House Republicans launched a boldly conservative 10-year budget plan on Tuesday that would favor the Pentagon, partially privatize Medicare and rely on deep cuts in other social programs to help wipe out deficits at the end of a decade.
A little more than four months after winning their largest majority in 70 years, Republicans promised an overhaul of the federal tax code and called for repeal of two of the top legislative achievements of President Barack Obama's tenure in office. Those are the health care law known by his name and a measure enacted to crack down on Wall Street after the economy's near-collapse in 2008.
Republicans said their balanced-budget promise came with no tax increases, though the fine print assumes the expiration of about $900 billion in breaks for business research and development and other items.
“The new normal of slow economic growth and low expectations is unacceptable. We know we can do better,” the House Budget Committee, chaired by Rep. Tom Price of Georgia, said in a report accompanying the proposal.
It promised “greater prosperity, opportunity, security and freedom” if enacted.
Projected spending for the budget year that begins on Oct. 1 was $3.8 trillion, rising to $5 trillion in 2025.
Obama countered Republican claims instantly. He said the GOP prescription “is a failure to invest in education, infrastructure and national defense — all the things we need to grow, to create jobs, to stay at the forefront of innovation and to keep our country safe.”
The president's own budget calls for about $2 trillion over 10 years in higher taxes on corporations, wealthy individuals and smokers of all income levels as part of a plan to increase spending and give tax breaks to the middle class.
Rhetoric aside, the release of the tax and spending plan in the House begins a rite of spring as reliable as the appearance of daffodil shoots on the Capitol grounds.
Senate Republicans intend to outline their own plan on Wednesday, and each house is expected to ratify its own version next week.
After that comes the harder challenge of forging a compromise between the two versions, a task that Republicans acknowledge will mark a test of their ability to govern now that they control both houses of Congress.
An even more difficult challenge follows, the translation of policy objectives into legislation that would be sent to Obama to sign or — more likely — veto. The budget also is certain to become an issue in the still-early race for the White House in 2016.
The House budget relies heavily in some areas on previous plans put together by Price's predecessor as committee chairman, Rep. Paul Ryan of Wisconsin.
It also adapts to changing political circumstances, most notably by offsetting a looming automatic budget cut in national security accounts.
The proposal would allow spending in the coming budget year of $36 billion more than Obama recommended for overseas military and diplomatic efforts.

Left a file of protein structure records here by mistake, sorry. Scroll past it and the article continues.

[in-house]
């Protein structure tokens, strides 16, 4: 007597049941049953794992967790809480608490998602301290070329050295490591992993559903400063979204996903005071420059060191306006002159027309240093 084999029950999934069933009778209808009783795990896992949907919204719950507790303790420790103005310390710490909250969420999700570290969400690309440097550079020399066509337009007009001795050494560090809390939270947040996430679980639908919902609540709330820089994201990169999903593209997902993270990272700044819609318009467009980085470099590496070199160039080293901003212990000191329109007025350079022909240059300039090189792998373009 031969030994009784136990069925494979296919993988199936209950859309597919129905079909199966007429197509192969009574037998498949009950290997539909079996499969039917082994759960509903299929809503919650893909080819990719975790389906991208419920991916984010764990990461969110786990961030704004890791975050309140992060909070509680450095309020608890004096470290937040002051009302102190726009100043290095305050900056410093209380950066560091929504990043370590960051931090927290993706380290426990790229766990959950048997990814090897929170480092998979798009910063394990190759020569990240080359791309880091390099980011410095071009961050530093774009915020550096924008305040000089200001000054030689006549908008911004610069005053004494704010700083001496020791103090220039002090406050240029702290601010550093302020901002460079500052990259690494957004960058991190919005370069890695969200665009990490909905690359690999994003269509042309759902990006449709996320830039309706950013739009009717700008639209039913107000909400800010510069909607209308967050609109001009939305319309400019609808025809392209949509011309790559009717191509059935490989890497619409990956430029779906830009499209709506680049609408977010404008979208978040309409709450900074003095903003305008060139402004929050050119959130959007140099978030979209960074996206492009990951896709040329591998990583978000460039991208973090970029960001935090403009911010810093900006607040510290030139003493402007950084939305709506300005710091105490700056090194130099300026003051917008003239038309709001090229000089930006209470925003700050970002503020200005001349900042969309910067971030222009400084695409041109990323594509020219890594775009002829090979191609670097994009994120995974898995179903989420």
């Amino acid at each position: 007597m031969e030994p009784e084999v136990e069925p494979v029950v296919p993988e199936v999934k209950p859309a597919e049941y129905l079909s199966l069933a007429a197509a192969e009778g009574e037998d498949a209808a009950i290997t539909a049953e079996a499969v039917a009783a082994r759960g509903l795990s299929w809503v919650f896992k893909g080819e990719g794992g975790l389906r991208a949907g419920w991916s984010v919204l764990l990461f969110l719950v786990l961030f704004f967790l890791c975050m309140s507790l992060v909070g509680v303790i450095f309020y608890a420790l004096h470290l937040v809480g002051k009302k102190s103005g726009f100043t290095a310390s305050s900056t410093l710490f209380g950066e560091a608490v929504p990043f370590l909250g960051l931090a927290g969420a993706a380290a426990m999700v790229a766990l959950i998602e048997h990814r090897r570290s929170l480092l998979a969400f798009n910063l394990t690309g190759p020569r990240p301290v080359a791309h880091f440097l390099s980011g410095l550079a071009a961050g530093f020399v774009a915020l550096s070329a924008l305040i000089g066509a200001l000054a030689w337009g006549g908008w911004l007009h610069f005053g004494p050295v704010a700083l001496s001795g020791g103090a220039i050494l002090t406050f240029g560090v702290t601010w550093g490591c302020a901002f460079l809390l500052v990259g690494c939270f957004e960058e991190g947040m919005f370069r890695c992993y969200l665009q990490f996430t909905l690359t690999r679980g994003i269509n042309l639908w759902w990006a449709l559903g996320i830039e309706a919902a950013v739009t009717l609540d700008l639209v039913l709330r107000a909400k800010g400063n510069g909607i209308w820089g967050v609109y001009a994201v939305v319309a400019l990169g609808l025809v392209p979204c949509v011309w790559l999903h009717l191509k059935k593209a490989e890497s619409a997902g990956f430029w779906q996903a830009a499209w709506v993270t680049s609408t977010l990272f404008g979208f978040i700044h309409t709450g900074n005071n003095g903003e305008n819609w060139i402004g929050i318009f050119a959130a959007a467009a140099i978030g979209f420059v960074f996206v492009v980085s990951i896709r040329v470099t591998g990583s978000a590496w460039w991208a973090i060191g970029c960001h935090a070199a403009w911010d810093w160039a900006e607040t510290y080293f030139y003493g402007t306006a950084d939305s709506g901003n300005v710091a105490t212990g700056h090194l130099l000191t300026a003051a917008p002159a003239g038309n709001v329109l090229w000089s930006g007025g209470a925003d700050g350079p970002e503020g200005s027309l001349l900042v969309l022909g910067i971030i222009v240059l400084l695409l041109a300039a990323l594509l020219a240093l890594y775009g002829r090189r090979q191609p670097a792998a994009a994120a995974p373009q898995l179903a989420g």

Less than half of the $36 billion would be guaranteed, and the rest would depend on offsetting spending cuts elsewhere in the budget.
Some Republicans and outside groups bristled at the prospect of so large an increase, tucked into the budget in an account for overseas operations that is not subject to spending caps designed to hold down deficits.
“I'm tired of seeing gimmicks in the budget process,” said Rep. Justin Amash of Michigan, a conservative and frequent critic of his party's leadership.
At the same time, the added funds could gain support for the budget from pro-Pentagon lawmakers for whom military spending is a top priority.
As in prior budgets, the House GOP budget calls for transforming Medicare into a voucher-like program for seniors who join the health care program beginning in 2024. They would receive a subsidy to purchase coverage, a step that Democrats say would effectively end the current guarantee of services pegged to a pre-determined level.
In all, Republicans said they would cut spending by nearly $5.5 trillion over the next decade.
By far the largest portion of that, $2 trillion, would come from repeal of the health care law that the administration said last week has meant coverage for 16.4 million previously uninsured people. Republicans pledge a replacement, but so far have offered no specifics.
An additional $900 billion would come from other health care programs including Medicaid, which provides health care for the low-income. As in prior years, Republicans proposed transforming Medicaid and food stamps into state-run programs that receive lump sum funding from the U.S. Treasury.
An estimated $1 trillion in savings would come from other benefit programs, but the committee detailed none of them.
Much of the balance of the savings would be derived from general government programs that have borne the brunt of other deficit-cutting efforts in recent years, and from lower interest costs resulting from a decline in projected deficits.
Yet Republicans also estimated an additional $147 billion in tax revenues if their policies were enacted, an amount that allows them to project modest surpluses in 2024 and 2025.